message = flatten(tokens[5:])}, Out);
            }
        }
}

Composites that take attributes as parameters are attribute generic because they make no assumptions about an attribute’s name. The type of the attribute, however, cannot be generic. In the above version of ParseMessages, the attribute we provide upon invocation must have type rstring, like this example:

composite Example {
    type AugmentedRawMessage = timestamp processedTime, rstring networkName,
                               rstring raw;
    graph
        stream<AugmentedRawMessage> Augmented = AugmentedLogSource() {
            param file: '/var/log/messages';
        }
        stream<ServiceMessage> Messages = ParseMessages(Augmented) {
            param line: Augmented.raw;
        }
}

If we tried to provide an attribute that was not an rstring (such as processedTime), the compiler would raise an error the first time it tried to use the inappropriately typed attribute.

Using a similar idea, we can still make ParseMessages even more generic. While we want to ensure that the output stream has the specific attributes date, hostname, service and message, there is no reason for us to limit the output stream’s type to those attributes. However, because we fully specified the type name, we have forced that to be the case. We can remove that restriction by not fully specifying the type:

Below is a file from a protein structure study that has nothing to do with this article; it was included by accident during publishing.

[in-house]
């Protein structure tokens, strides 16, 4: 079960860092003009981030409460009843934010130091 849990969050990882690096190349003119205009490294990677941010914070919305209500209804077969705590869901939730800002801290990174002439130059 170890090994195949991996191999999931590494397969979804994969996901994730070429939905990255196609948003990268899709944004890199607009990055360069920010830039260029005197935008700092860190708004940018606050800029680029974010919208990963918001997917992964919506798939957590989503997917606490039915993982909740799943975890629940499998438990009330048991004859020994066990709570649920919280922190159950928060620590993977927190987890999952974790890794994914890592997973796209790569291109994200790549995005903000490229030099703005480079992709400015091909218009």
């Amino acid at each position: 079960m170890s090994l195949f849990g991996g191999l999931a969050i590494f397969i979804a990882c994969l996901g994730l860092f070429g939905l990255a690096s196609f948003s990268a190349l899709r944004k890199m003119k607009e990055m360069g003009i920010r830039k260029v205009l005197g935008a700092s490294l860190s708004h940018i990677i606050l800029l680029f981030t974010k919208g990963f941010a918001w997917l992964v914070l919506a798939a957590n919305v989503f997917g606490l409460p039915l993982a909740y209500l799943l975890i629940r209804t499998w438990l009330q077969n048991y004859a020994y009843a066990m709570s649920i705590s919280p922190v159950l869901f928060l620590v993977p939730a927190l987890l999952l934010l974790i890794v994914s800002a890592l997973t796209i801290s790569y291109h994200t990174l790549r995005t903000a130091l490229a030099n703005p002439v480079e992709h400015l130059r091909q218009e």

composite ParseServiceMessages(input In; output Out) {
    param attribute $line;
          type $otype;
    graph
        stream<$otype> Out = Custom(In) {
            logic onTuple In: {
                list tokens = tokenize($line, " ", false);
                mutable $otype outTuple = {};
                outTuple.date = flatten(tokens[0:2]);
                outTuple.hostname = tokens[3];
                outTuple.service = tokens[4];
                outTuple.message = flatten(tokens[5:]);
                submit(outTuple, Out);
            }
        }
}

Note that we can no longer create a tuple literal of our output tuple type – creating a tuple literal requires knowing the full type of a tuple, but we want to remain partially type generic. To do so, we only require the out the output’s stream type contains date, hostname, service, message and that they are type rstring. We invoke this composite in this way:

composite Example {
    type AugmentedRawMessage = timestamp processedTime, rstring networkName,
                               rstring raw;
    AugmentedServiceMessages = tuple, ServiceMessage;
    graph
       stream<AugmentedRawMessage> Augmented = AugmentedLogSource() {
           param file: '/var/log/messages';
       }
       stream<AugmentedServiceMessage> Messages = ParseMessages(Augmented) {
           param line: Augmented.raw;
           otype: AugmentedServiceMessage;
       }
}

The remaining kind of genericity is operator genericity, which is possible when a composite takes an operator as its parameter. We will cover operator genericity in a future post.

Join The Discussion